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Organizer of Blue Ridge Rock and Country festivals speaks out after fan frustrations

‘We had been in consistent communication with the county and information was together,’ said Jonathan Slye

The head of the the Blue Ridge Rock and Country festivals is finally speaking out after the two events left fans frustrated.
The head of the the Blue Ridge Rock and Country festivals is finally speaking out after the two events left fans frustrated.

PITTSYLVANIA COUNTY, Va. – Jonathan Slye, the CEO of Purpose Driven Events and organizer of the Blue Ridge Rock and Country Festivals, is speaking out after the two events left ticketholders frustrated.

It’s his first television interview since before September’s Rock Fest, and you’ll only find it on 10 News.

“I really wanted to make sure that I could connect with all the different departments, connect with everything, and get all the information together soundly before I was ready to come forward,” said Slye.

The latest issue involved the Blue Ridge Country Festival, originally scheduled for Oct. 1-3, and now postponed until May 2022.

Slye claims the main reason is that Southside health officials encouraged him to take the precaution, with hospitals and other treatment centers at capacity due to COVID-19.

“Ultimately, that was why a mutual decision was reached, that we would be much safer off to postpone to a later date,” said Slye.

Pittsylvania County spokesperson, Caleb Ayers, tells us Slye informed them of the postponement on Sept. 22, and they approved a statement from Purpose Driven Events stating that local health leaders urged the postponement.

Meanwhile, frustration grew over conflicting reports on whether Slye had the proper permits for the festival.

Slye says he received a letter from the county on Sept. 21 saying permits had been rescinded.

County leaders declined a 10 News request for an interview but released a statement saying the permits were “conditionally approved” in June with the stipulation that Syle’s company submits completed plans.

Slye says he was thrown off by the letter, which required seven elements.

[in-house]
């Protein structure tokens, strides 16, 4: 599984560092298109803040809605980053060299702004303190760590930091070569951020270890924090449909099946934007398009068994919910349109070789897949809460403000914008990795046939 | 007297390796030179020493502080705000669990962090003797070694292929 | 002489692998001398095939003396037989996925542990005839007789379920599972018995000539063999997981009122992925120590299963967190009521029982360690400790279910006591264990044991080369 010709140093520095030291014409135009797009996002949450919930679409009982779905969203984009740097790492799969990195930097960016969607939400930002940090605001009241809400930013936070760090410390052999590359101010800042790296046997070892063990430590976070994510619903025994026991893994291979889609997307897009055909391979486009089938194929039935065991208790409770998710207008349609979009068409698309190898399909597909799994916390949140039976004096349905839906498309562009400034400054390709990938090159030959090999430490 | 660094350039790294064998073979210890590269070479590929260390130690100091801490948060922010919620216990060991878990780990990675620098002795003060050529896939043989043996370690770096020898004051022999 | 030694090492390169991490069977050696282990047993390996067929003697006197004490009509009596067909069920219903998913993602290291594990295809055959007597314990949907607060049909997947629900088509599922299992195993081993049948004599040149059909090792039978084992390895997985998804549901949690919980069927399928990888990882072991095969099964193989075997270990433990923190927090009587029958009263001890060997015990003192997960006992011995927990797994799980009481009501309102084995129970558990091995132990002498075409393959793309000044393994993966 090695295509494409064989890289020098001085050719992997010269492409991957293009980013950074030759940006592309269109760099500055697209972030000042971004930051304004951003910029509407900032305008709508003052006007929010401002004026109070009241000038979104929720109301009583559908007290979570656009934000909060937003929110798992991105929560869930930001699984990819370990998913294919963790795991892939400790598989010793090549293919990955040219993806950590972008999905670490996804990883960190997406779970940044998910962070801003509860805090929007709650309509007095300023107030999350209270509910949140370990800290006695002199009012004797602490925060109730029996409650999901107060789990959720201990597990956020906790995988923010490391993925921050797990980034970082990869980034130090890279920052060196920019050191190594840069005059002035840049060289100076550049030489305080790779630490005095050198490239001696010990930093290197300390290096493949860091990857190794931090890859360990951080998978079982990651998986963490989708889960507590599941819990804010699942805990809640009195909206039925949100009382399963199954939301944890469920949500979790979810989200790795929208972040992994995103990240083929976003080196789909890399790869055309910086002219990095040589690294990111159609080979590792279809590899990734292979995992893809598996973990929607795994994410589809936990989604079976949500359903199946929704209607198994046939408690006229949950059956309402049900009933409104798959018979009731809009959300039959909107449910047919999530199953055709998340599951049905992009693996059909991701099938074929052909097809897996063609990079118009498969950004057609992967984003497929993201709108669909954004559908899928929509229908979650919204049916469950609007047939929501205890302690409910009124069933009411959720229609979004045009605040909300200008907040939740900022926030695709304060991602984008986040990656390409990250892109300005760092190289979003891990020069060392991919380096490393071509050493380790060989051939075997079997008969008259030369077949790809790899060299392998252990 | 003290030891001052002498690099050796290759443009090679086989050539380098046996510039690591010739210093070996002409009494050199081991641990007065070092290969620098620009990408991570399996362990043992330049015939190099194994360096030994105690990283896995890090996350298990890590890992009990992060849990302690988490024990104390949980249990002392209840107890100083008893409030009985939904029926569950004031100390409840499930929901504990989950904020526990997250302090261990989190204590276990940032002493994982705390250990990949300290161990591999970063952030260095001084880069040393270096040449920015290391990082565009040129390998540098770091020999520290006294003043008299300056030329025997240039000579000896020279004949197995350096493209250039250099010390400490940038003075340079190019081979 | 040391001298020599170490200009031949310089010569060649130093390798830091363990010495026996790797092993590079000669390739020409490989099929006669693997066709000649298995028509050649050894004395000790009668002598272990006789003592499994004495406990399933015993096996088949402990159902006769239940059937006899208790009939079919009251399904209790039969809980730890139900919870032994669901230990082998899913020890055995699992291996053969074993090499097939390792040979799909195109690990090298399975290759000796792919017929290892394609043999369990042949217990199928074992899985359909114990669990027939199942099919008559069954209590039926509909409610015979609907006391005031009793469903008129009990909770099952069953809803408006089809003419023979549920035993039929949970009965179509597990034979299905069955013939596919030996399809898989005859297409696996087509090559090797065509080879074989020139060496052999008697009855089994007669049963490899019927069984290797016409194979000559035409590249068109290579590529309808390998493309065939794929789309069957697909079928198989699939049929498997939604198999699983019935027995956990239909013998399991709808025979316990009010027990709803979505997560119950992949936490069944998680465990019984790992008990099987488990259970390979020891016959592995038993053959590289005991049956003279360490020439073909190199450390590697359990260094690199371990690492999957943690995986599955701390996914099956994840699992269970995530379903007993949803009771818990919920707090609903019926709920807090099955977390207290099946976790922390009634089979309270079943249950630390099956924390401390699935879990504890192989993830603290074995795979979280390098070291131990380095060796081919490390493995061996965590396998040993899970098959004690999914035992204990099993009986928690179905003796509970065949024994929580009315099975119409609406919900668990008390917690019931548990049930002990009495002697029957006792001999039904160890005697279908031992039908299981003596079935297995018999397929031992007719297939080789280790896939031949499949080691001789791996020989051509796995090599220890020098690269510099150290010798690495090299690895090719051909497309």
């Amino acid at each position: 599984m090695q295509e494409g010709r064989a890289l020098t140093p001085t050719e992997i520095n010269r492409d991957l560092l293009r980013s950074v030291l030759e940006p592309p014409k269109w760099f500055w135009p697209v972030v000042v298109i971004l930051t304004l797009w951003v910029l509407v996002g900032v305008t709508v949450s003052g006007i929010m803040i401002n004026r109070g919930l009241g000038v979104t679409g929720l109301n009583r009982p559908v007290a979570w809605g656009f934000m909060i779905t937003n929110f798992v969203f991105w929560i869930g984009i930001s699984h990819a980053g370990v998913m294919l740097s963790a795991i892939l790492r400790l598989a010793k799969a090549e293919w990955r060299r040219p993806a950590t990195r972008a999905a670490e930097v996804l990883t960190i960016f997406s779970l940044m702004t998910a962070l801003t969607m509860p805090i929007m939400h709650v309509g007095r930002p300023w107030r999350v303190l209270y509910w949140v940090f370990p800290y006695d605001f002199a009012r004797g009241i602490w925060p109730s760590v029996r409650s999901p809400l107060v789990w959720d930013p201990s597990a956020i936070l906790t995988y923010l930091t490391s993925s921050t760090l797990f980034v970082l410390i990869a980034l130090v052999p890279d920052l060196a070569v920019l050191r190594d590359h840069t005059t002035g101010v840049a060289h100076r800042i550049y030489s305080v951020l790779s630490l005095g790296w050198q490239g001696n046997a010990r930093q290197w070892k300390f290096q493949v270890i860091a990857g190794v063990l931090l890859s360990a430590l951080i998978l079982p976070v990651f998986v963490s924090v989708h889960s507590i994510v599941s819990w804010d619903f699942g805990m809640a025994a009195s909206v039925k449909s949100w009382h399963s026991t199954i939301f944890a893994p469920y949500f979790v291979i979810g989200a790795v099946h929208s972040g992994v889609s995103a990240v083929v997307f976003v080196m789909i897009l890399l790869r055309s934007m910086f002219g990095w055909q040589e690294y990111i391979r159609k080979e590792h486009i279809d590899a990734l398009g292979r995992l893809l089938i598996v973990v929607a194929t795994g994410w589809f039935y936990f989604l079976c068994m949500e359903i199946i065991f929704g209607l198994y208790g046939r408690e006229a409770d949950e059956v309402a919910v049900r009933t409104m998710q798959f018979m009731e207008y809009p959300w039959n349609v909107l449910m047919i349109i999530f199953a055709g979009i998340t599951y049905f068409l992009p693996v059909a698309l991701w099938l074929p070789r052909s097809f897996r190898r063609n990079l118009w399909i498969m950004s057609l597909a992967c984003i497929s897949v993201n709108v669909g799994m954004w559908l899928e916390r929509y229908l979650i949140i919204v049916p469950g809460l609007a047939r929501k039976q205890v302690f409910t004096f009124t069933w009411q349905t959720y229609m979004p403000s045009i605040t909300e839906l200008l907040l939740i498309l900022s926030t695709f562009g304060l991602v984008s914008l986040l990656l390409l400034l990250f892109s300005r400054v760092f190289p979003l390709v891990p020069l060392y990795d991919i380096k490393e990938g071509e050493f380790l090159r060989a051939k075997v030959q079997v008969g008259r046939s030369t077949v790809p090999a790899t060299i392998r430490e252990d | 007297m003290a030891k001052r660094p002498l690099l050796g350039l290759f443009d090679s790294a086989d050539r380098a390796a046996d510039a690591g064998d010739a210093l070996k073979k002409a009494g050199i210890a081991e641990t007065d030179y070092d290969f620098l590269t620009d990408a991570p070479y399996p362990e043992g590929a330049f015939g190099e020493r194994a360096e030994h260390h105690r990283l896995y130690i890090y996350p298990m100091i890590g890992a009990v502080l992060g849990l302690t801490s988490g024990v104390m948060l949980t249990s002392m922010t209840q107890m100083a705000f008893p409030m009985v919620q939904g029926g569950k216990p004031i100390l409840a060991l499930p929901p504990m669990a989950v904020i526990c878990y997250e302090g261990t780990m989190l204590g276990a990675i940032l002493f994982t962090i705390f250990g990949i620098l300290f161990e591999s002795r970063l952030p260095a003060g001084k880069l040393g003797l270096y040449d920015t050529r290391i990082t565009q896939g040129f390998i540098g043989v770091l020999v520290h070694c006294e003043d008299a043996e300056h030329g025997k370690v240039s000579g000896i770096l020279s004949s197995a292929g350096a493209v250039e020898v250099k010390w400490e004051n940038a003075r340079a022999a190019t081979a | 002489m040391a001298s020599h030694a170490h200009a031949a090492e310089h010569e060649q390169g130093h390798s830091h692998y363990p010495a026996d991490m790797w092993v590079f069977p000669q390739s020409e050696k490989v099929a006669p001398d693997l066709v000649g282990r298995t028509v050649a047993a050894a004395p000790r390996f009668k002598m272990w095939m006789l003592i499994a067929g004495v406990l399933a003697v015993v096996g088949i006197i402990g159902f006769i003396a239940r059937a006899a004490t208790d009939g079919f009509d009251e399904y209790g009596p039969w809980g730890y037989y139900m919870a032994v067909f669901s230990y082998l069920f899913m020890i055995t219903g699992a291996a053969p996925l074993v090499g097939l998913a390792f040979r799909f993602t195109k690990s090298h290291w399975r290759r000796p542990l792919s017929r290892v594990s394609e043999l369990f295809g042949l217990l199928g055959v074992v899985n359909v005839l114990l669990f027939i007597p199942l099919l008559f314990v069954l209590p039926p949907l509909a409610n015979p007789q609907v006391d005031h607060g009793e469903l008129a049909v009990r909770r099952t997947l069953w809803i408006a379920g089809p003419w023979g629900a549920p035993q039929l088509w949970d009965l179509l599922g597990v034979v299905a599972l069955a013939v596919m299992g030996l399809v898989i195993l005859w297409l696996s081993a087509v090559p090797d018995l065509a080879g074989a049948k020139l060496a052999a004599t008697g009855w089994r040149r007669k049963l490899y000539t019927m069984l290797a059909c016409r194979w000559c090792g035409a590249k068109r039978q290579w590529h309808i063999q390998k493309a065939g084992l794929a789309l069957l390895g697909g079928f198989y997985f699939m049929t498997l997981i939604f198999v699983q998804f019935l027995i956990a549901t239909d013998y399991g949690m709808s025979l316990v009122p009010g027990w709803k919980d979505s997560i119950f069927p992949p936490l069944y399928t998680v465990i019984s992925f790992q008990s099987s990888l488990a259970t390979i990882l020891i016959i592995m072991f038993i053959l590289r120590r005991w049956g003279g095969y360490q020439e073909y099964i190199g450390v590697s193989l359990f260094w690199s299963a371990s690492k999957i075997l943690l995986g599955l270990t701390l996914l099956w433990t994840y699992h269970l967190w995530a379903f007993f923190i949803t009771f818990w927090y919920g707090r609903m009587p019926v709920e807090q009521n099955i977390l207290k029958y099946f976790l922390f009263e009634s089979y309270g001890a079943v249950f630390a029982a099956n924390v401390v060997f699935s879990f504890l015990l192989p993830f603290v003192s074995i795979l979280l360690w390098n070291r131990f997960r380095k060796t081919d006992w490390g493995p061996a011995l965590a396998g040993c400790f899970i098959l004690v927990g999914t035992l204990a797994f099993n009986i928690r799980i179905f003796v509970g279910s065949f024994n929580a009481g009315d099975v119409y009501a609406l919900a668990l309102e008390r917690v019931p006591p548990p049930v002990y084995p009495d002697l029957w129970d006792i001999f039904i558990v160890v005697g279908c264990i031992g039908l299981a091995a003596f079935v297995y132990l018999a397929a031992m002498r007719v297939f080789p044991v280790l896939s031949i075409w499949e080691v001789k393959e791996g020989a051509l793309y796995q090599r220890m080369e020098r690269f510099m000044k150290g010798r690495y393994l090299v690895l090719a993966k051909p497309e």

“Two of those elements were brand new, the first time we’d ever seen them. [For] the remaining five, the vast majority had been completed. We had been in consistent communication with the county and information was together,” said Slye, who provided documentation to 10 News to show his attempt at finalizing plans.

The county’s Sept. 21 letter also said the company was past due on paying the meals tax for their previous rock and worship festivals.

According to the ordinance on the county’s website, that deadline is Oct. 20.

The county’s spokesperson tells 10 News this was, in fact, a miscommunication and that the meals tax from those festivals was paid.

Slye released a statement regarding the past due bills on Tuesday, saying:

Purpose Driven Events will pay all costs actually accrued by the county. We are examining the specifics of all charges, and are working to ensure that this matter is resolved to mutual satisfaction. The County is still holding six figures in liquid cash that we provided to them directly. The amount they are holding more than supersedes the amount we have been billed. Blue Ridge Rock Festival has already made an impact of over $23 million on the local municipality this year through a seven figure investment in local businesses, nearly a million dollars in hotel reservations, as well as substantial tax revenue, permitting fees, over 1,300 employees or contractors, and overall commerce generated from bringing tens of thousands to the local area.

We’ve requested additional information from Pittsylvania County through the Freedom of Information Act and are waiting to hear back.

10 News will air part two of the interview on Wednesday, Oct. 13th. Syle will discuss what happened with the rock festival and who is to blame.


About the Author:

Tim Harfmann joined the 10 News team in September 2020 and works at the station's Lynchburg bureau.